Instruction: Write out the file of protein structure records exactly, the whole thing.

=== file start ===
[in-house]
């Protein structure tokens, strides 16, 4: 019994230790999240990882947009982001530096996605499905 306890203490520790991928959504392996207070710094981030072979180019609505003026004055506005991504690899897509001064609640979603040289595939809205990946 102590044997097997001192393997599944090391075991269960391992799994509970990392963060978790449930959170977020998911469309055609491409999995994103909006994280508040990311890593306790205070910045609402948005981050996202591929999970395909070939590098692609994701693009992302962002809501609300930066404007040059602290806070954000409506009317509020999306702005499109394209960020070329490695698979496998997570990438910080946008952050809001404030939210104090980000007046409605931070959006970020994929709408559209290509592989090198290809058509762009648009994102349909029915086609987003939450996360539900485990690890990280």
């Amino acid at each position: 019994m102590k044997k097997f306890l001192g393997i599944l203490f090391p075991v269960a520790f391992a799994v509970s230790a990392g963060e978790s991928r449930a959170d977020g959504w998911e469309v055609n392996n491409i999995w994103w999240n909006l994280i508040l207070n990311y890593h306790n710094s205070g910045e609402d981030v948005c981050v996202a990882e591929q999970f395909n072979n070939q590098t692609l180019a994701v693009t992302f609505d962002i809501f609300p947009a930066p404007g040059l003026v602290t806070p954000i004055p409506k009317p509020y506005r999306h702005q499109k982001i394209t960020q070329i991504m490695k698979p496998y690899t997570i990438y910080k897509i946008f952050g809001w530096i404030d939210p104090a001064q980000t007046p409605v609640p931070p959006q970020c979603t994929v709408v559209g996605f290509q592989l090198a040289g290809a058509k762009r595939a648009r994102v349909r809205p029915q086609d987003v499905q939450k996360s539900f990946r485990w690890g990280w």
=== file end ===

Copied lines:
[in-house]
């Protein structure tokens, strides 16, 4: 019994230790999240990882947009982001530096996605499905 306890203490520790991928959504392996207070710094981030072979180019609505003026004055506005991504690899897509001064609640979603040289595939809205990946 102590044997097997001192393997599944090391075991269960391992799994509970990392963060978790449930959170977020998911469309055609491409999995994103909006994280508040990311890593306790205070910045609402948005981050996202591929999970395909070939590098692609994701693009992302962002809501609300930066404007040059602290806070954000409506009317509020999306702005499109394209960020070329490695698979496998997570990438910080946008952050809001404030939210104090980000007046409605931070959006970020994929709408559209290509592989090198290809058509762009648009994102349909029915086609987003939450996360539900485990690890990280």
């Amino acid at each position: 019994m102590k044997k097997f306890l001192g393997i599944l203490f090391p075991v269960a520790f391992a799994v509970s230790a990392g963060e978790s991928r449930a959170d977020g959504w998911e469309v055609n392996n491409i999995w994103w999240n909006l994280i508040l207070n990311y890593h306790n710094s205070g910045e609402d981030v948005c981050v996202a990882e591929q999970f395909n072979n070939q590098t692609l180019a994701v693009t992302f609505d962002i809501f609300p947009a930066p404007g040059l003026v602290t806070p954000i004055p409506k009317p509020y506005r999306h702005q499109k982001i394209t960020q070329i991504m490695k698979p496998y690899t997570i990438y910080k897509i946008f952050g809001w530096i404030d939210p104090a001064q980000t007046p409605v609640p931070p959006q970020c979603t994929v709408v559209g996605f290509q592989l090198a040289g290809a058509k762009r595939a648009r994102v349909r809205p029915q086609d987003v499905q939450k996360s539900f990946r485990w690890g990280w």